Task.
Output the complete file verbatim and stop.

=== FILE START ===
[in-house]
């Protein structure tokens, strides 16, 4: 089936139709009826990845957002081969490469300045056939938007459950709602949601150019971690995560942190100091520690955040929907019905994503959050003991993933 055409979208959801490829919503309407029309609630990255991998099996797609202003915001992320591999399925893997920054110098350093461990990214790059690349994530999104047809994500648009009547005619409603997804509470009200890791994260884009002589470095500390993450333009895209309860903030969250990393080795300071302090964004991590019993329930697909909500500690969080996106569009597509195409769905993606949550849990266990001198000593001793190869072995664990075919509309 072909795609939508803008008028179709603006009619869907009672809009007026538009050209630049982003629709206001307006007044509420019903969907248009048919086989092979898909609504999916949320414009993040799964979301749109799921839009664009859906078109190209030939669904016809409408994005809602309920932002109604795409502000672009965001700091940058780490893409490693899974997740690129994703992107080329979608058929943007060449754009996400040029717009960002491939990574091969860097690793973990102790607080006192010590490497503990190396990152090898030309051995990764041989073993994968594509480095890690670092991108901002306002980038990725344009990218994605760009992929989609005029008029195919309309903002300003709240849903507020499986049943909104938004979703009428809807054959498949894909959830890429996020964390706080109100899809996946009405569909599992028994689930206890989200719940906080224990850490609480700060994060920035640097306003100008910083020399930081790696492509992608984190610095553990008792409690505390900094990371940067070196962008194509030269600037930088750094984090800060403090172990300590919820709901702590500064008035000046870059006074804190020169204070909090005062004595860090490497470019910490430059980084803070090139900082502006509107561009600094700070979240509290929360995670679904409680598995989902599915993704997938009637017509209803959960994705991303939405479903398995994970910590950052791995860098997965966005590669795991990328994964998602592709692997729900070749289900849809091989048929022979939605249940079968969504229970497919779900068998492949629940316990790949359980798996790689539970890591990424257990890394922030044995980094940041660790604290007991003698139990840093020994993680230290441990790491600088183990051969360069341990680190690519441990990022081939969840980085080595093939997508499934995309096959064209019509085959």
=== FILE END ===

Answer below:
[in-house]
């Protein structure tokens, strides 16, 4: 089936139709009826990845957002081969490469300045056939938007459950709602949601150019971690995560942190100091520690955040929907019905994503959050003991993933 055409979208959801490829919503309407029309609630990255991998099996797609202003915001992320591999399925893997920054110098350093461990990214790059690349994530999104047809994500648009009547005619409603997804509470009200890791994260884009002589470095500390993450333009895209309860903030969250990393080795300071302090964004991590019993329930697909909500500690969080996106569009597509195409769905993606949550849990266990001198000593001793190869072995664990075919509309 072909795609939508803008008028179709603006009619869907009672809009007026538009050209630049982003629709206001307006007044509420019903969907248009048919086989092979898909609504999916949320414009993040799964979301749109799921839009664009859906078109190209030939669904016809409408994005809602309920932002109604795409502000672009965001700091940058780490893409490693899974997740690129994703992107080329979608058929943007060449754009996400040029717009960002491939990574091969860097690793973990102790607080006192010590490497503990190396990152090898030309051995990764041989073993994968594509480095890690670092991108901002306002980038990725344009990218994605760009992929989609005029008029195919309309903002300003709240849903507020499986049943909104938004979703009428809807054959498949894909959830890429996020964390706080109100899809996946009405569909599992028994689930206890989200719940906080224990850490609480700060994060920035640097306003100008910083020399930081790696492509992608984190610095553990008792409690505390900094990371940067070196962008194509030269600037930088750094984090800060403090172990300590919820709901702590500064008035000046870059006074804190020169204070909090005062004595860090490497470019910490430059980084803070090139900082502006509107561009600094700070979240509290929360995670679904409680598995989902599915993704997938009637017509209803959960994705991303939405479903398995994970910590950052791995860098997965966005590669795991990328994964998602592709692997729900070749289900849809091989048929022979939605249940079968969504229970497919779900068998492949629940316990790949359980798996790689539970890591990424257990890394922030044995980094940041660790604290007991003698139990840093020994993680230290441990790491600088183990051969360069341990680190690519441990990022081939969840980085080595093939997508499934995309096959064209019509085959």